Thrust into a myriad of artistic endeavors from a young age, Neil (unbeknownst to him at the time) was set upon a lifelong voyage of self-discovery both on and off the stage.
After humble beginnings on the Piano and seemingly bored with learning only one instrument, Neil quickly expanded his repertoire of noise making contraptions, attempting almost anything you can blow or push.
Pulling inspiration from his varied interests and experiences in Circus, Theatre, Folk, World, Classical/Historical and occasional teaching; Neil seamlessly drifts between an assortment of musical pursuits, spending most of his time harnessed to the body of an accordion.
There is little left to do, except play!
With skills in music, event organizing, translating and most recently social planning and urban planning; Adrian is another weird and wacky member of Baltic Bar Mitzvah. With a classical background, Adrian started clarinet as a child with school band clarinet lessons before later moving into European folk styles including Hungarian, Romani and Klezmer in his late teenage years. Adrian completed a Bachelor of Music at the University of Newcastle studying with Margery Smith and took two extra semesters of clarinet lessons while on exchange with Gerald Kraxberger at the Anton Bruckner University in Linz, Austria (2011-12).
Adrian brings a refined classical tone with a typical folk grittiness to the band. His melodic focus and rhythmic drive brings a certain flavour to Baltic Bar Mitzvah that sees the clarinet performing roles that are well outside the instrument’s comfort zone.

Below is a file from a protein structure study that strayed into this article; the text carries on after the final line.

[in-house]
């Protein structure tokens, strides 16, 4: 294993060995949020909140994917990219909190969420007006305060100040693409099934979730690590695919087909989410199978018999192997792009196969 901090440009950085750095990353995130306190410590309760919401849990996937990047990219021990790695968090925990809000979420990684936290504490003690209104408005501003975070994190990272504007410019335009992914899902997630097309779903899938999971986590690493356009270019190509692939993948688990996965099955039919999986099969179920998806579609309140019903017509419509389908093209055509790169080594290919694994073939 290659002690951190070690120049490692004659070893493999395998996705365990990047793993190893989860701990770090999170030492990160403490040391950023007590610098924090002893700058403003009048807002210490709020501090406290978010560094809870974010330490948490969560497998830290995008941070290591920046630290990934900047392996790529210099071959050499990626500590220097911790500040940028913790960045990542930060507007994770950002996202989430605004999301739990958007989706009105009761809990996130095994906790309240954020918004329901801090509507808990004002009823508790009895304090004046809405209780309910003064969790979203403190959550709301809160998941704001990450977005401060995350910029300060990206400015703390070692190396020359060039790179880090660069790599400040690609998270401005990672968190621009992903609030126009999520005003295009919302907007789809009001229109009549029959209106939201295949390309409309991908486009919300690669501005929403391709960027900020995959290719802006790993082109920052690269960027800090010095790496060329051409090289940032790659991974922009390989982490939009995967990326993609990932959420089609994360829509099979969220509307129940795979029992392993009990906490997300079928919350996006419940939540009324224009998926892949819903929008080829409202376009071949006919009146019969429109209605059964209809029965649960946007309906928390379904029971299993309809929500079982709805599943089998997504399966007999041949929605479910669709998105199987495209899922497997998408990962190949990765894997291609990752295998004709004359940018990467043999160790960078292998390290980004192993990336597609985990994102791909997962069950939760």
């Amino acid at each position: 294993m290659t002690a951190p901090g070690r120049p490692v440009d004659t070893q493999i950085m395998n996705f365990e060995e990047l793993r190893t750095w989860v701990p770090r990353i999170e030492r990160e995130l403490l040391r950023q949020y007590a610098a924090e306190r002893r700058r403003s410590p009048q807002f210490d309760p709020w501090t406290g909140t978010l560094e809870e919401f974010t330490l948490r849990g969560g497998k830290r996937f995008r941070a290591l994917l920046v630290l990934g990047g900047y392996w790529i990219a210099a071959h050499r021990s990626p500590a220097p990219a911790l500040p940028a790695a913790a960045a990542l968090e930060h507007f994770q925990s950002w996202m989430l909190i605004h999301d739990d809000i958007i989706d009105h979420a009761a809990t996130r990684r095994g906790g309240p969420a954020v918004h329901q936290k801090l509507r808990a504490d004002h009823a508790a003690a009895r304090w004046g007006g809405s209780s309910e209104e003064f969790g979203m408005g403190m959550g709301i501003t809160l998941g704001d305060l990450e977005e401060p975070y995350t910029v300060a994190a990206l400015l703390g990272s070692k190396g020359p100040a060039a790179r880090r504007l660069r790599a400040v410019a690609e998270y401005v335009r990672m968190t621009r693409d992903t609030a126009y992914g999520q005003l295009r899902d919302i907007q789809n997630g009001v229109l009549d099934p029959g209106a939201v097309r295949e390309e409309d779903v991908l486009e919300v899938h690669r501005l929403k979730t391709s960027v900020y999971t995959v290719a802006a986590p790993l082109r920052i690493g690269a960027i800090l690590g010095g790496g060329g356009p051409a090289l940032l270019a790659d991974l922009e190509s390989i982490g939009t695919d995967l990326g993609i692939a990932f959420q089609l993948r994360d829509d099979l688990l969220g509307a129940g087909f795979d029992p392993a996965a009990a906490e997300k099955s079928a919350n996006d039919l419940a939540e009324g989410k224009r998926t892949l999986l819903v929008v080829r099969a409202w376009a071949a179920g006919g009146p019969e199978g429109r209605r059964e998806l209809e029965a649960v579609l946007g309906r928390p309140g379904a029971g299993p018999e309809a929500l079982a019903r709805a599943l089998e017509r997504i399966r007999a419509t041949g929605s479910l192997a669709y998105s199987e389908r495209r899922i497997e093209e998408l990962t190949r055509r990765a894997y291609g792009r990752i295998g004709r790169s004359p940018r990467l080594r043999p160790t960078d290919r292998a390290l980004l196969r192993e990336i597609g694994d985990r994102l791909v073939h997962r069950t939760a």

Nicholas grew up initially learning the Euphonium in brass bands before finally settling onto the Tuba. Unenthused by the standard repertoire, Nicholas is fond of stealing works from other instruments and exploring different ways to play the tuba. He is currently studying at Sydney Conservatorium under the tutelage of Mr Steve Rosse.
On hearing Nicholas play, people have been known to ask if playing fast technical passages is easy on the tuba.
It is not.
Alex’s first instrument choice was logistically declined at the age of eight, so throughout primary and high school he played trombone in many large ensembles, competing in Nationals and touring with marching and stage bands. By the age of fifteen, he was drumming on a PVC and bubblegum drum kit and realising what he truly enjoyed.
Since then he has dabbled in work and environmental science, only to come back to his true source of contentment: high energy performance, collaboration, percussion and rhythm.
His passion lies in the spice of variety, playing in groups from pop covers to Klezmer to Afro Fusion to Latin and much more. Currently studying at the Newcastle Conservatorium, the only plan is to continue learning and keep playing.
From an early age, it would seem that Hannah was set to follow the path of musical adventure. Picking up any instrument she could get her hands on in her youth, she finally settled on playing the Horn in her late teen years. Since then, Hannah has made it her goal to make the French horn a more versatile and accessible instrument for everyone to enjoy.
Although Hannah’s main roots are planted in the classical field, she has enthusiastically branched out into the fields of improvisation and jazz horn, revelling in the opportunity to diversify and challenge herself.